Andrea Echeverri’s newly released solo sophomore album Dos is a gift! Recorded in her home studio, Echeverri orchestrated the entire production process of Dos – from the writing, the musical arrangements and recordings, to the final details, on her own. This is a process that entailed the pouring of Echeverri’s mind, heart and soul to deliver what is not only an artwork, but a gift to those of us who can truly appreciate the positive energy and message that Dos bespeaks.
Following the trajectory of her Grammy and Latin-Grammy nominated solo debut, Dos is a continued reflection on motherhood in which Echeverri lyrically exposes herself more by taking a deeper dive into her experiences as a woman, a wife, a daughter and as a dedicated environmentalist. As she describes on her official website: “The two fingers, forming a peace sign, is the second attempt at independence, the second attempt from the heart of a woman-mother-music.”
As such, Dos is also a paean to family, community, respect for the environment, and feminism. In addition, it is a strong plaudit to being oneself without compromise. This is conveyed in the chorus of Echeverri’s first single Yo where she sings: ‘I do not want to be anything, I do not want to be anyone, other than myself’. Her entire album is an exemplification of having realized just that.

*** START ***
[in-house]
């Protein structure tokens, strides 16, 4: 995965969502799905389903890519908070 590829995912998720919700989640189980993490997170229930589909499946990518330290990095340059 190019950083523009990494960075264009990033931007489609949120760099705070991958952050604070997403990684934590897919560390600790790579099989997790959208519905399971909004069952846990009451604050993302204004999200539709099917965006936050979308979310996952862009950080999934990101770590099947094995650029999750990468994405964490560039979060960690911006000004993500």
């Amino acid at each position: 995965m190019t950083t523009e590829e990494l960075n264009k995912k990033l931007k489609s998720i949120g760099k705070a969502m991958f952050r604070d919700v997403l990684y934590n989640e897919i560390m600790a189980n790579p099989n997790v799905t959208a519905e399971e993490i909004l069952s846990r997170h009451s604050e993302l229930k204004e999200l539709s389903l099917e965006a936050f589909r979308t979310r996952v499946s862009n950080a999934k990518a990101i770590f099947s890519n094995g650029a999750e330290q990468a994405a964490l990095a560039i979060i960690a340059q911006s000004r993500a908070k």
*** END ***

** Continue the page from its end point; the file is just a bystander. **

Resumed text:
Unlike her self-titled album, Dos is extra artistically innovative on the vocal and instrumental front. The first of eleven tracks, Mis 32 Dientes, is a cradle like song that swoons us with its euphonious sounds, which includes baby laughter and nature noises. In Madre Naturaleza, her tribute song to mother nature, Echeverri mellows the words ‘the golden light of the sun, rain drops on the balcony, thanks for giving us sun, sky and heart, mother nature’ to the rythmic backdrop of Guabina and Pasillo tones. Guabina is a music characteristic of the Andean region of Colombia historically used to sing to the land, and Pasillo is recognized as the national music style that follows a waltz tempo. Erase Una Vez ushers in a more folksy bluesy sound that is appropriately accompanied by the harmonica. Paciencia, a rock song with a hurried pace, reveals the trials found in learning and practicing patience when being challenged by loved ones.
Echeverri’s family also contributed to the album: the mellifluous vocals featured in the background are those of her daughter, mother and husband, which truly makes this album a family affair. Adding to the uniqueness of Dos is the album’s artwork which was designed by her daughter who clearly possesses artistic flair.
Globally recognized as Aterciopelados’ frontwoman (Colombian rock band), Echeverri successfully achieves full independence with Dos as she did not enlist the participation of her longtime professional partner, Hector Buitrago, whose perspective influenced the production of her solo debut.
Reminiscent of traditional Colombian music, Dos may put off some people whose ears are not readily accustomed to hearing alternative sounds. However, Dos is a rare gem and a significant artistic contribution that gives us insight into what the world of music would look and sound like if women had more space to materialize their artistic genius.